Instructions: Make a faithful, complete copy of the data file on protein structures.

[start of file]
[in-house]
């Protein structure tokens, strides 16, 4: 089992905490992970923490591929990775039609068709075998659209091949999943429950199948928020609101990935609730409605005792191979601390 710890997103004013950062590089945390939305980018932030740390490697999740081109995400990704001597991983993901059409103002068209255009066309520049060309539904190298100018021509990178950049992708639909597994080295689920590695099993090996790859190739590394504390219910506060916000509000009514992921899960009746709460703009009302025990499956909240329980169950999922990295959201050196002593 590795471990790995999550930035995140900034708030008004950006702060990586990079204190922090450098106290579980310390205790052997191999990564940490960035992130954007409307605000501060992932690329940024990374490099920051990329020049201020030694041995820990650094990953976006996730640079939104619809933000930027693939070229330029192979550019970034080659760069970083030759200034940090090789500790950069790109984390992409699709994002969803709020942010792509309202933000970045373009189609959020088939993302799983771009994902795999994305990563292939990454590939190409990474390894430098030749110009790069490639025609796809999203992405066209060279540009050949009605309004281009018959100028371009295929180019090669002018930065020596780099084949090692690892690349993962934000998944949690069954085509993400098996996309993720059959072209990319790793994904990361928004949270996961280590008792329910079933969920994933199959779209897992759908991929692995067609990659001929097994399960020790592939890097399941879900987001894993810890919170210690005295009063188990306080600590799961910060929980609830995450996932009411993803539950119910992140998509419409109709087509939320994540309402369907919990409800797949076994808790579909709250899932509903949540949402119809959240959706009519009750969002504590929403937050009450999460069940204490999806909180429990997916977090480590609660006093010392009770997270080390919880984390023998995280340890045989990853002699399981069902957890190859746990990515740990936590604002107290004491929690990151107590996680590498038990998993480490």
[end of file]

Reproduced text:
[in-house]
């Protein structure tokens, strides 16, 4: 089992905490992970923490591929990775039609068709075998659209091949999943429950199948928020609101990935609730409605005792191979601390 710890997103004013950062590089945390939305980018932030740390490697999740081109995400990704001597991983993901059409103002068209255009066309520049060309539904190298100018021509990178950049992708639909597994080295689920590695099993090996790859190739590394504390219910506060916000509000009514992921899960009746709460703009009302025990499956909240329980169950999922990295959201050196002593 590795471990790995999550930035995140900034708030008004950006702060990586990079204190922090450098106290579980310390205790052997191999990564940490960035992130954007409307605000501060992932690329940024990374490099920051990329020049201020030694041995820990650094990953976006996730640079939104619809933000930027693939070229330029192979550019970034080659760069970083030759200034940090090789500790950069790109984390992409699709994002969803709020942010792509309202933000970045373009189609959020088939993302799983771009994902795999994305990563292939990454590939190409990474390894430098030749110009790069490639025609796809999203992405066209060279540009050949009605309004281009018959100028371009295929180019090669002018930065020596780099084949090692690892690349993962934000998944949690069954085509993400098996996309993720059959072209990319790793994904990361928004949270996961280590008792329910079933969920994933199959779209897992759908991929692995067609990659001929097994399960020790592939890097399941879900987001894993810890919170210690005295009063188990306080600590799961910060929980609830995450996932009411993803539950119910992140998509419409109709087509939320994540309402369907919990409800797949076994808790579909709250899932509903949540949402119809959240959706009519009750969002504590929403937050009450999460069940204490999806909180429990997916977090480590609660006093010392009770997270080390919880984390023998995280340890045989990853002699399981069902957890190859746990990515740990936590604002107290004491929690990151107590996680590498038990998993480490």